Hi: 110mm
Territorial Map*
U.S., Canada, and Mexico
State of Alabama graphic
State of Arizona graphic
State of Arkansas graphic
State of California graphic
State of Colorado graphic
State of Delware graphic
State of Florida graphic
State of Georgia graphic
State of Idaho graphic
State of Illinois graphic
State of Indiana graphic
State of Iowa graphic
State of Kansas graphic
State of Kentucky graphic
State of Louisiana graphic
State of Maine graphic
State of Maryland graphic
State of Michigan graphic
State of Minnesota graphic
State of Mississippi graphic
State of Missouri graphic
State of Montana graphic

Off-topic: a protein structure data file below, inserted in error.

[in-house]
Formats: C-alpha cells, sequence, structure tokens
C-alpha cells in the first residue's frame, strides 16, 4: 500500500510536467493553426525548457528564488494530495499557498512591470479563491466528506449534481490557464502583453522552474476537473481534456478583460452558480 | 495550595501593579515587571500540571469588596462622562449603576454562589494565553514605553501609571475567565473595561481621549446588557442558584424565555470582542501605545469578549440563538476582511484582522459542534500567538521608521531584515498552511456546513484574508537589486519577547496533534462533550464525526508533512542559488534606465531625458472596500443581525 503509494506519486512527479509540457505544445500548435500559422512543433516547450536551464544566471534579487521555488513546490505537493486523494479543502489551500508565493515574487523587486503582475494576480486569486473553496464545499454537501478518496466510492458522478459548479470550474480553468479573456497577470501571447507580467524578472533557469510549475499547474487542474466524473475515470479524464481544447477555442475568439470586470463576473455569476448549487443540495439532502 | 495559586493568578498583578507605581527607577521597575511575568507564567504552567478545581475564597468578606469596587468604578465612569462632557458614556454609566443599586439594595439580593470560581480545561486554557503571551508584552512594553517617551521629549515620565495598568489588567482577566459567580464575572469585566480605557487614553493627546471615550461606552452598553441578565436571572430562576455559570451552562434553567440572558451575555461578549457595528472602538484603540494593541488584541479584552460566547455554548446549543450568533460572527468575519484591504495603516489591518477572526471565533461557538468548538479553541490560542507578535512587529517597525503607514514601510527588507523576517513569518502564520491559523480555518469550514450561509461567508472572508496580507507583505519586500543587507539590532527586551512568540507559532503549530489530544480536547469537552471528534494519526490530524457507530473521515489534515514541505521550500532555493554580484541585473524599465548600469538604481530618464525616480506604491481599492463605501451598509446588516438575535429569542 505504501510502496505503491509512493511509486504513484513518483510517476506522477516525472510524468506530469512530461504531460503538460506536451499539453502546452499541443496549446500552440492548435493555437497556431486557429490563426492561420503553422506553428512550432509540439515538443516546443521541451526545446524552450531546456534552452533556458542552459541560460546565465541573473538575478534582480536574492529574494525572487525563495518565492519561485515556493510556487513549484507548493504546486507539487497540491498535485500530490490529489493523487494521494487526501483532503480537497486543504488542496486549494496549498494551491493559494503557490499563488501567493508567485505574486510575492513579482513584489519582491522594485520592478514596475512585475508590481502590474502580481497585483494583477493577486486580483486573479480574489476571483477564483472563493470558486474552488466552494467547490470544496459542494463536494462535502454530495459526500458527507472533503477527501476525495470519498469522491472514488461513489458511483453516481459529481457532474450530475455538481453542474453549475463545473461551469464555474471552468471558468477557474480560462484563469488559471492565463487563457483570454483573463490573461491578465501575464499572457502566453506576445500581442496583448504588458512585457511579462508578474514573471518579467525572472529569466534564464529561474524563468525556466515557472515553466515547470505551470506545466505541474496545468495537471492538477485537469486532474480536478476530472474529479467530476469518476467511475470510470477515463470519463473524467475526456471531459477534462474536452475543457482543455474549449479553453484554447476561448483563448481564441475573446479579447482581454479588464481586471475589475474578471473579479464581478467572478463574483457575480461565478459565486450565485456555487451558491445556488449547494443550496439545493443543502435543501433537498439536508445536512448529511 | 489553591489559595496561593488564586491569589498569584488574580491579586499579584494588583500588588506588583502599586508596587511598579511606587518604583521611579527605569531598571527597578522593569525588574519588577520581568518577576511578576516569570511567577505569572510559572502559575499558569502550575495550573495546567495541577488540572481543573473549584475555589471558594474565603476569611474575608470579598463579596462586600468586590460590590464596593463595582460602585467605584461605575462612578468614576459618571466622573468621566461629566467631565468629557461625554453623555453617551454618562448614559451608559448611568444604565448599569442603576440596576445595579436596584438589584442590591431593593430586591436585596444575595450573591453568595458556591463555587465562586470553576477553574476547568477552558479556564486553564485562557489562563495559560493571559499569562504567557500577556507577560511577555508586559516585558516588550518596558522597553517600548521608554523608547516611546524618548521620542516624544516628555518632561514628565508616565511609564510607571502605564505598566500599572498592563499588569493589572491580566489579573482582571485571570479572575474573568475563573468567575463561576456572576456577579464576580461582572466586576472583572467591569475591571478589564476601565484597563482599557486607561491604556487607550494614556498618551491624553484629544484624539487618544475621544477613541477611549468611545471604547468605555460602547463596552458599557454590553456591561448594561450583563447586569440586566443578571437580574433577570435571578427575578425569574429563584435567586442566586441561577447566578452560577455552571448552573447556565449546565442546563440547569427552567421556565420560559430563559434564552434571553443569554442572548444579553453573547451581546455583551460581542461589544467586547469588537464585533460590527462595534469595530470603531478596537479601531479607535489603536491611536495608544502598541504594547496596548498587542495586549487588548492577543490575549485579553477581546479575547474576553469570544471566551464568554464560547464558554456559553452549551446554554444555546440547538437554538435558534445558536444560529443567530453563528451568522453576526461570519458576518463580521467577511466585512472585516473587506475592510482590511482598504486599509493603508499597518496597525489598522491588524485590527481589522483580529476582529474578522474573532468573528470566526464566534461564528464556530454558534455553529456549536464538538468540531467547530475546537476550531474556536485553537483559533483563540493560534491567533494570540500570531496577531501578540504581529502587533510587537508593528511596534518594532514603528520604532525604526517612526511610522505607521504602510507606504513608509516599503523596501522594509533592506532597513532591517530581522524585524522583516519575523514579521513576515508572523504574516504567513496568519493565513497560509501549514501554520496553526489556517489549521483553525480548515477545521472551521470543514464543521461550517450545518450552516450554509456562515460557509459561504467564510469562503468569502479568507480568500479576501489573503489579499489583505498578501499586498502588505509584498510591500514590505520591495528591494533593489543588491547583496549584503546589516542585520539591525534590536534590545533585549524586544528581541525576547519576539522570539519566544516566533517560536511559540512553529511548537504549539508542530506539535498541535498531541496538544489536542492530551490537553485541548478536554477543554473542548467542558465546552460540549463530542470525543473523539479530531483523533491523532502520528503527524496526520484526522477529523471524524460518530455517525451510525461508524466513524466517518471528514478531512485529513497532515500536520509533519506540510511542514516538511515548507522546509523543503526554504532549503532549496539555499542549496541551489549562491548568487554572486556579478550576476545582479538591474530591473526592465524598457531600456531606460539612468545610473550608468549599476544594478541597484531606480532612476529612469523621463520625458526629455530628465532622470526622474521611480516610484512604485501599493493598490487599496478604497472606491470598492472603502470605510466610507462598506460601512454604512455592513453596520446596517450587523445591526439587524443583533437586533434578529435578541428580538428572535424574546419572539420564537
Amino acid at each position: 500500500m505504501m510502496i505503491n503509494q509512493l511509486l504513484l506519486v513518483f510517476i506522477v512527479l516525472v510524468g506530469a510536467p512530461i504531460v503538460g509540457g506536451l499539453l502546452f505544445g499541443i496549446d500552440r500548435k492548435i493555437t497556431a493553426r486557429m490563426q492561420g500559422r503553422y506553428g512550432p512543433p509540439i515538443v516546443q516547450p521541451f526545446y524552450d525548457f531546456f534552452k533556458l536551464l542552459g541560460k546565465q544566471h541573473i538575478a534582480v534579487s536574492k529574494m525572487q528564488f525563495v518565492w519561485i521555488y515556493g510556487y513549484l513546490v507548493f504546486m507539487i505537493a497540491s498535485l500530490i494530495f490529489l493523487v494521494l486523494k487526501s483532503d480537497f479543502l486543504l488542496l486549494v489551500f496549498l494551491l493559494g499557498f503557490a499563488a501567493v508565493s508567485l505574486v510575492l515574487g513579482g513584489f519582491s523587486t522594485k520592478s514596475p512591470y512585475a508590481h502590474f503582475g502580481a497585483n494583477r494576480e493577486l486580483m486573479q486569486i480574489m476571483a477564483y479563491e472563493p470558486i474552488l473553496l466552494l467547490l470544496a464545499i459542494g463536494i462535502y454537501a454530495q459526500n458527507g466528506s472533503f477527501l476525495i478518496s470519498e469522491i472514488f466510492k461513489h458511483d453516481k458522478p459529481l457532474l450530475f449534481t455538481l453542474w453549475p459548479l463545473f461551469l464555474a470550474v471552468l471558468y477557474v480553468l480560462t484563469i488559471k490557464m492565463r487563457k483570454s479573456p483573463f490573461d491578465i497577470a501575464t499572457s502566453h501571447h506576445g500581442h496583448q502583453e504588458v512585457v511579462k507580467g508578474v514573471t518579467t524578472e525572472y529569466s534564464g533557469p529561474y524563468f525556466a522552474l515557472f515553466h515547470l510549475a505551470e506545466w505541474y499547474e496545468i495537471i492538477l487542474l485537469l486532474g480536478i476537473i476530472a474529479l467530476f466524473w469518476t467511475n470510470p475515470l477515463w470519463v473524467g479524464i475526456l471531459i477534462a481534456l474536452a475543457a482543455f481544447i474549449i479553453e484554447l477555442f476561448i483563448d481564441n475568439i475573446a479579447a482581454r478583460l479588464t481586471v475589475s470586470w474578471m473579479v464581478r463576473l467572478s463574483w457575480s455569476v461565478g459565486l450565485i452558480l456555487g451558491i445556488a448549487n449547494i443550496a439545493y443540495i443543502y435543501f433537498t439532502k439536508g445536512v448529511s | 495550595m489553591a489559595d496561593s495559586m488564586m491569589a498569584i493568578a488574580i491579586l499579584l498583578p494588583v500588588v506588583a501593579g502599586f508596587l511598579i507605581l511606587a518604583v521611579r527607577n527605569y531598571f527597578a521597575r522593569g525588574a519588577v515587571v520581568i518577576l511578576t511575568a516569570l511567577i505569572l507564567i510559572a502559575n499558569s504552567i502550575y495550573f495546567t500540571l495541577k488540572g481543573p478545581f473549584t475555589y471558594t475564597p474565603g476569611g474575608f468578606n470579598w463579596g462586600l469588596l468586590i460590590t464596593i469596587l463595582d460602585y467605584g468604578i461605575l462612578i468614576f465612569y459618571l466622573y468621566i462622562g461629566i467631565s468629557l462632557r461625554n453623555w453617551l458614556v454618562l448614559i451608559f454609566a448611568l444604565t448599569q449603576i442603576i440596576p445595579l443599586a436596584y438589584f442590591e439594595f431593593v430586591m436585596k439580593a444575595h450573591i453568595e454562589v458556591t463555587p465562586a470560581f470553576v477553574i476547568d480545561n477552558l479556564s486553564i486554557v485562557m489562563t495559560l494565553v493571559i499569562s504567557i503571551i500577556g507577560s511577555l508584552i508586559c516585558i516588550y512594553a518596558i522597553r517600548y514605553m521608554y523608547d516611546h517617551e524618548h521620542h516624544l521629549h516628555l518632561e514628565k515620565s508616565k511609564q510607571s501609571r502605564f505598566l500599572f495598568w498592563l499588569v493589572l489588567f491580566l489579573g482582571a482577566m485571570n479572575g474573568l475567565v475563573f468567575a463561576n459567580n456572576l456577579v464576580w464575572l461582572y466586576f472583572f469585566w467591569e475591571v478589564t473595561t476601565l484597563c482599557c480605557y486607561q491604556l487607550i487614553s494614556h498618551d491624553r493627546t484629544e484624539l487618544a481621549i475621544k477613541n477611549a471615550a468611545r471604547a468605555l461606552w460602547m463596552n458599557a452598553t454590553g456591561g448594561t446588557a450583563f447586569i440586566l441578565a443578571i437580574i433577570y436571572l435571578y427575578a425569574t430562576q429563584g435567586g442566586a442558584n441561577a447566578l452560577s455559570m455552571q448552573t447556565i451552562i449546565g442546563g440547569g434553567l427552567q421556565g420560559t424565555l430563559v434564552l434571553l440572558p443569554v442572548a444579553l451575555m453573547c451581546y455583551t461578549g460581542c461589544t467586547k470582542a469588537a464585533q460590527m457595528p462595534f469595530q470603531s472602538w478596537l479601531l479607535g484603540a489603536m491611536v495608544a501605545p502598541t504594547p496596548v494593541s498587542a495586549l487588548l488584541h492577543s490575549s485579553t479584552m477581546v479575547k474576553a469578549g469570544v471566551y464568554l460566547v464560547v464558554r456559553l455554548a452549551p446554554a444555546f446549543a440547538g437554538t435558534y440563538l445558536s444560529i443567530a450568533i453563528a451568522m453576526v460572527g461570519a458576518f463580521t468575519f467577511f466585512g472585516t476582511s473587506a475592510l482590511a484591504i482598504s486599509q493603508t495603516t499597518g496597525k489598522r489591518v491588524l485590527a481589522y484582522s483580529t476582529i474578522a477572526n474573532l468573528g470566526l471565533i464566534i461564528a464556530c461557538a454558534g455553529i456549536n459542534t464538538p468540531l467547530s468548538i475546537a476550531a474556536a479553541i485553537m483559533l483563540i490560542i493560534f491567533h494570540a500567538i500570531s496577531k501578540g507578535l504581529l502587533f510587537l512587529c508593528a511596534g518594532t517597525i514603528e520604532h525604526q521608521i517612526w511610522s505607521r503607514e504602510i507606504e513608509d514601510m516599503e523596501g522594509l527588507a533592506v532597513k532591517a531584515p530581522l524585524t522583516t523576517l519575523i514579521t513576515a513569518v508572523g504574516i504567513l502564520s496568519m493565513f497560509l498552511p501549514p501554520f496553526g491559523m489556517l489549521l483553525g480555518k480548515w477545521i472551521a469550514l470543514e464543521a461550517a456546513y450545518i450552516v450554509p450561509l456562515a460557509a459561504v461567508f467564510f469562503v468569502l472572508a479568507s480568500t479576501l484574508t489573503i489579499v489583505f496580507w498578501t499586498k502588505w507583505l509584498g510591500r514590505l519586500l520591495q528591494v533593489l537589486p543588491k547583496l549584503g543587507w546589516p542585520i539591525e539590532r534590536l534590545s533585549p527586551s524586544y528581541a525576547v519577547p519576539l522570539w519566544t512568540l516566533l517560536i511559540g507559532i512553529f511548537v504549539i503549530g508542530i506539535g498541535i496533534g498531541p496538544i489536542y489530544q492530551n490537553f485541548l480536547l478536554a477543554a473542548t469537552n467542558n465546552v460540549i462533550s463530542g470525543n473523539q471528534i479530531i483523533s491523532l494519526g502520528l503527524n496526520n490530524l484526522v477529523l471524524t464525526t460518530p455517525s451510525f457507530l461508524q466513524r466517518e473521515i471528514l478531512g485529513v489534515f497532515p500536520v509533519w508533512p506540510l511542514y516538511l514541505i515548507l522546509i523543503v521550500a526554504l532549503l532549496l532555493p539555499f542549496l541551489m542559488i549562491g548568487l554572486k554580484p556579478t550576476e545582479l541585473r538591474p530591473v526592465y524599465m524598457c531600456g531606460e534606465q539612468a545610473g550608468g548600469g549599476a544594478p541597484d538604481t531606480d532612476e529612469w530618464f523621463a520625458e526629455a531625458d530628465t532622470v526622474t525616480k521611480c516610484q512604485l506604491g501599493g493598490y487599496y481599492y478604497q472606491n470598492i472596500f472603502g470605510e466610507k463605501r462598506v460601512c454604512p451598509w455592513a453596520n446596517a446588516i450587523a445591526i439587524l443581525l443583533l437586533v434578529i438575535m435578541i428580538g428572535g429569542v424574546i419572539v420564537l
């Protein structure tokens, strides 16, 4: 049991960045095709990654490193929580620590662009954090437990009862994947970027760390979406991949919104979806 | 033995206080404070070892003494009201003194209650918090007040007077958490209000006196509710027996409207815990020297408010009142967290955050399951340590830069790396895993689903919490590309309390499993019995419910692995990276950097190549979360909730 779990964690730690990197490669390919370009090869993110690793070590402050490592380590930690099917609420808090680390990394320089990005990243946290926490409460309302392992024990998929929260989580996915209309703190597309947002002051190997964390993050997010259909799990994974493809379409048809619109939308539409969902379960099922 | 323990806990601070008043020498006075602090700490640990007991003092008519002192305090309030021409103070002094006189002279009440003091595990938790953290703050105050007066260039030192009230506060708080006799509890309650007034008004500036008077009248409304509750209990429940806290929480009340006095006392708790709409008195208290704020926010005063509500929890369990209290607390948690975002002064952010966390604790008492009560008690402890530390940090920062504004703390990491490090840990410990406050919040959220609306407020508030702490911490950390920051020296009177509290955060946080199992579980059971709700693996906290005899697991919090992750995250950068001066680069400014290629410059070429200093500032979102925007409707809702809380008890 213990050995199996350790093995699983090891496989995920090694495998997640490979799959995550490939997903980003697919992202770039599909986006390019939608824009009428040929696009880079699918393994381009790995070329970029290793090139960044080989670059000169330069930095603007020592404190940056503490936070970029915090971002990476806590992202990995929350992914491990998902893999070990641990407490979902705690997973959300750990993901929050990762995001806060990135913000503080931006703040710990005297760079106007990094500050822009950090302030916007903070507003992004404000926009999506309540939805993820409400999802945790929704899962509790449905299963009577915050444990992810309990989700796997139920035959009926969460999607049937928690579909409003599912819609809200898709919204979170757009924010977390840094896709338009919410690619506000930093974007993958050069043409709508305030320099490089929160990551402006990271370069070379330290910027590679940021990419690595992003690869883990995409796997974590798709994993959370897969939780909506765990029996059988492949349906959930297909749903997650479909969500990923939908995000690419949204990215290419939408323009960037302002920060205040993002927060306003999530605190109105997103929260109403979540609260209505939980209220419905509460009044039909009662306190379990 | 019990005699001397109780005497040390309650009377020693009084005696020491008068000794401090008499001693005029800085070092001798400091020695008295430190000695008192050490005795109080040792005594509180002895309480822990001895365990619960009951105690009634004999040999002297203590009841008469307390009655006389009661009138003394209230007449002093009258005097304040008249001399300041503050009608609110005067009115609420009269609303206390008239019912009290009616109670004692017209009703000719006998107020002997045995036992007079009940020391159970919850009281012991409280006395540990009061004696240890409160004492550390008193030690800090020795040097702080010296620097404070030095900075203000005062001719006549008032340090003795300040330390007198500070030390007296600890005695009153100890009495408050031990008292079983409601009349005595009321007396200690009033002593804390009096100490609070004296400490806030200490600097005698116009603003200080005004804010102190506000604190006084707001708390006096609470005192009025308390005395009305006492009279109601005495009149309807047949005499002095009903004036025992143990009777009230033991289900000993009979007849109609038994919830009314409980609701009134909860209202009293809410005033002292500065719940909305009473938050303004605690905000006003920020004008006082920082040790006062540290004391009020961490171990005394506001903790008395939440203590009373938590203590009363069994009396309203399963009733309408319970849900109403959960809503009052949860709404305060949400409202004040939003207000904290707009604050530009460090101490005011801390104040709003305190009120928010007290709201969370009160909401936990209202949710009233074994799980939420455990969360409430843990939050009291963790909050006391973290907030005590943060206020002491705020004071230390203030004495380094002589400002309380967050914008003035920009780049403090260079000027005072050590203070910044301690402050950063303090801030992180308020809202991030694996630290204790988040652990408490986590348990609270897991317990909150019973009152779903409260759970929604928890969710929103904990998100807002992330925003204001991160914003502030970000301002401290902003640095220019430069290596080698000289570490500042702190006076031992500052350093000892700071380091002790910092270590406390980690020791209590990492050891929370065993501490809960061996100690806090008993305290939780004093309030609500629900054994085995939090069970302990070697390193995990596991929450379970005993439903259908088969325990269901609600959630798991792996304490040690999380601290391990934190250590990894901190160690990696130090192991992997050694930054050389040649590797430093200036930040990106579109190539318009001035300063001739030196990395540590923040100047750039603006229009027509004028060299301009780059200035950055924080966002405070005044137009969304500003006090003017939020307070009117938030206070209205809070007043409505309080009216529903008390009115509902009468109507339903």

State of Nebraska graphic
State of Nevada graphic
State of New England graphic
State of New Jersey graphic
State of New Mexico graphic
State of New York graphic
State of North Carolina graphic
State of North Dakota graphic
State of Ohio graphic
State of Oklahoma graphic
State of Oregon graphic
State of Pennsylvania graphic
State of South Carolina graphic
State of South Dakota graphic
State of Tennessee graphic
State of Texas graphic
State of Utah graphic
State of Virginia graphic
State of Washington graphic
State of West Virginia graphic
State of Wisconsin graphic
State of Wyoming graphic
Canadian territory of Alberta graphic
Canadian territory of British Columbia graphic
Canadian territory of Manitoba graphic
Canadian territory of New Brunswick graphic
Canadian territory of Newfoundland and Labrador graphic
Canadian territory of Ontario graphic
Canadian territory of Quebec graphic
Canadian territory of Saskatchewan graphic
Territory map graphic of the country of Mexico
Contiguous United States shape map layer graphic
Alaska  
Hawaii